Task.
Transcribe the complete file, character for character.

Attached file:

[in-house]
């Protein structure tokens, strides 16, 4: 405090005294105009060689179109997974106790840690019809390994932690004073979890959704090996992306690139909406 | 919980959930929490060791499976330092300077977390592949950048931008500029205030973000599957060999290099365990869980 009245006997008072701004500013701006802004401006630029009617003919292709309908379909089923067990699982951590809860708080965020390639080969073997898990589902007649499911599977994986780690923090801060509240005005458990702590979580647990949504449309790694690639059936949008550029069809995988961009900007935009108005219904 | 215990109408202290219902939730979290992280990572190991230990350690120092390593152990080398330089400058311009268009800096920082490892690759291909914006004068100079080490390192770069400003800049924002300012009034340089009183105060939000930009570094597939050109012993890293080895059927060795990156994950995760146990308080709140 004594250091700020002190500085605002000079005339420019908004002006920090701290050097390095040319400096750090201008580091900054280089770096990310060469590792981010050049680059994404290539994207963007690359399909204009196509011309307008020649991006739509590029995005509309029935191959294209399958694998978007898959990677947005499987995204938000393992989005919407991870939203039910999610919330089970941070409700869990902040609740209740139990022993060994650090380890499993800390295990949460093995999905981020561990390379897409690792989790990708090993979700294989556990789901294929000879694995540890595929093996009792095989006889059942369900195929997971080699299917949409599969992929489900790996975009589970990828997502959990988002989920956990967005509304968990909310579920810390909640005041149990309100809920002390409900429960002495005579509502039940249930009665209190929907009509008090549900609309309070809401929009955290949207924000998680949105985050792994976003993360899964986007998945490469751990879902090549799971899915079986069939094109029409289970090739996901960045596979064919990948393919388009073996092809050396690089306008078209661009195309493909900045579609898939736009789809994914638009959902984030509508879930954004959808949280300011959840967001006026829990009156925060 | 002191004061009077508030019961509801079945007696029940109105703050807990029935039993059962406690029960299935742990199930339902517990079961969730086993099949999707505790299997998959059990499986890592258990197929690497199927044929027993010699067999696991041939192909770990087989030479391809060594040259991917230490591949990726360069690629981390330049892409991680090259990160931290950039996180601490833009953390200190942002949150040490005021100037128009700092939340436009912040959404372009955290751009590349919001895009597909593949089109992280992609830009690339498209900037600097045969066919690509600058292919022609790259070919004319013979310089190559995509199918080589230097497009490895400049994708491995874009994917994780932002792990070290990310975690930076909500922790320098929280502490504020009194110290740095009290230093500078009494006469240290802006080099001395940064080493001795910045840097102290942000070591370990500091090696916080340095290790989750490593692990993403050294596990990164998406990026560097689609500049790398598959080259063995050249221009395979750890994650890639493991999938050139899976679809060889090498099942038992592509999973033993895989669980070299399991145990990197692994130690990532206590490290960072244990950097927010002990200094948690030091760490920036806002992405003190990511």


[in-house]
């Protein structure tokens, strides 16, 4: 405090005294105009060689179109997974106790840690019809390994932690004073979890959704090996992306690139909406 | 919980959930929490060791499976330092300077977390592949950048931008500029205030973000599957060999290099365990869980 009245006997008072701004500013701006802004401006630029009617003919292709309908379909089923067990699982951590809860708080965020390639080969073997898990589902007649499911599977994986780690923090801060509240005005458990702590979580647990949504449309790694690639059936949008550029069809995988961009900007935009108005219904 | 215990109408202290219902939730979290992280990572190991230990350690120092390593152990080398330089400058311009268009800096920082490892690759291909914006004068100079080490390192770069400003800049924002300012009034340089009183105060939000930009570094597939050109012993890293080895059927060795990156994950995760146990308080709140 004594250091700020002190500085605002000079005339420019908004002006920090701290050097390095040319400096750090201008580091900054280089770096990310060469590792981010050049680059994404290539994207963007690359399909204009196509011309307008020649991006739509590029995005509309029935191959294209399958694998978007898959990677947005499987995204938000393992989005919407991870939203039910999610919330089970941070409700869990902040609740209740139990022993060994650090380890499993800390295990949460093995999905981020561990390379897409690792989790990708090993979700294989556990789901294929000879694995540890595929093996009792095989006889059942369900195929997971080699299917949409599969992929489900790996975009589970990828997502959990988002989920956990967005509304968990909310579920810390909640005041149990309100809920002390409900429960002495005579509502039940249930009665209190929907009509008090549900609309309070809401929009955290949207924000998680949105985050792994976003993360899964986007998945490469751990879902090549799971899915079986069939094109029409289970090739996901960045596979064919990948393919388009073996092809050396690089306008078209661009195309493909900045579609898939736009789809994914638009959902984030509508879930954004959808949280300011959840967001006026829990009156925060 | 002191004061009077508030019961509801079945007696029940109105703050807990029935039993059962406690029960299935742990199930339902517990079961969730086993099949999707505790299997998959059990499986890592258990197929690497199927044929027993010699067999696991041939192909770990087989030479391809060594040259991917230490591949990726360069690629981390330049892409991680090259990160931290950039996180601490833009953390200190942002949150040490005021100037128009700092939340436009912040959404372009955290751009590349919001895009597909593949089109992280992609830009690339498209900037600097045969066919690509600058292919022609790259070919004319013979310089190559995509199918080589230097497009490895400049994708491995874009994917994780932002792990070290990310975690930076909500922790320098929280502490504020009194110290740095009290230093500078009494006469240290802006080099001395940064080493001795910045840097102290942000070591370990500091090696916080340095290790989750490593692990993403050294596990990164998406990026560097689609500049790398598959080259063995050249221009395979750890994650890639493991999938050139899976679809060889090498099942038992592509999973033993895989669980070299399991145990990197692994130690990532206590490290960072244990950097927010002990200094948690030091760490920036806002992405003190990511």